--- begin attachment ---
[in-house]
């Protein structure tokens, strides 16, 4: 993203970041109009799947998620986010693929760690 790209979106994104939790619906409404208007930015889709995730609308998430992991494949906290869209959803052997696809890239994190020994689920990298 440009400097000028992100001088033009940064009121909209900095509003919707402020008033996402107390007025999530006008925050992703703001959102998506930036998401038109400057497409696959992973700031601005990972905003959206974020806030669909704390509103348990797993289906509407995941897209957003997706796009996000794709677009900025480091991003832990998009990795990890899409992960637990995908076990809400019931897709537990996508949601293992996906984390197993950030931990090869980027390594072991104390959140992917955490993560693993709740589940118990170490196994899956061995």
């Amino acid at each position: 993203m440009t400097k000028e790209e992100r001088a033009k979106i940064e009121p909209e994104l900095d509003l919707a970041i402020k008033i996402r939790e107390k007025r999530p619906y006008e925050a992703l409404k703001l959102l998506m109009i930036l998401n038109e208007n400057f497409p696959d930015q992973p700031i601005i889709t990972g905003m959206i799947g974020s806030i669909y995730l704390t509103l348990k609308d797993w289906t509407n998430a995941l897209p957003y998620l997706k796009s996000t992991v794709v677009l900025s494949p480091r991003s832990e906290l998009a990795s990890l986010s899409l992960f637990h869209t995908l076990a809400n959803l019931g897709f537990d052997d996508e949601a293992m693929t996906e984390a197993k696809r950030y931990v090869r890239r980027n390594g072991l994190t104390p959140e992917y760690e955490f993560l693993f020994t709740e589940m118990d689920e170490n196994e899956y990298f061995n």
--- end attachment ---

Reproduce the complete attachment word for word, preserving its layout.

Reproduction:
[in-house]
């Protein structure tokens, strides 16, 4: 993203970041109009799947998620986010693929760690 790209979106994104939790619906409404208007930015889709995730609308998430992991494949906290869209959803052997696809890239994190020994689920990298 440009400097000028992100001088033009940064009121909209900095509003919707402020008033996402107390007025999530006008925050992703703001959102998506930036998401038109400057497409696959992973700031601005990972905003959206974020806030669909704390509103348990797993289906509407995941897209957003997706796009996000794709677009900025480091991003832990998009990795990890899409992960637990995908076990809400019931897709537990996508949601293992996906984390197993950030931990090869980027390594072991104390959140992917955490993560693993709740589940118990170490196994899956061995």
């Amino acid at each position: 993203m440009t400097k000028e790209e992100r001088a033009k979106i940064e009121p909209e994104l900095d509003l919707a970041i402020k008033i996402r939790e107390k007025r999530p619906y006008e925050a992703l409404k703001l959102l998506m109009i930036l998401n038109e208007n400057f497409p696959d930015q992973p700031i601005i889709t990972g905003m959206i799947g974020s806030i669909y995730l704390t509103l348990k609308d797993w289906t509407n998430a995941l897209p957003y998620l997706k796009s996000t992991v794709v677009l900025s494949p480091r991003s832990e906290l998009a990795s990890l986010s899409l992960f637990h869209t995908l076990a809400n959803l019931g897709f537990d052997d996508e949601a293992m693929t996906e984390a197993k696809r950030y931990v090869r890239r980027n390594g072991l994190t104390p959140e992917y760690e955490f993560l693993f020994t709740e589940m118990d689920e170490n196994e899956y990298f061995n």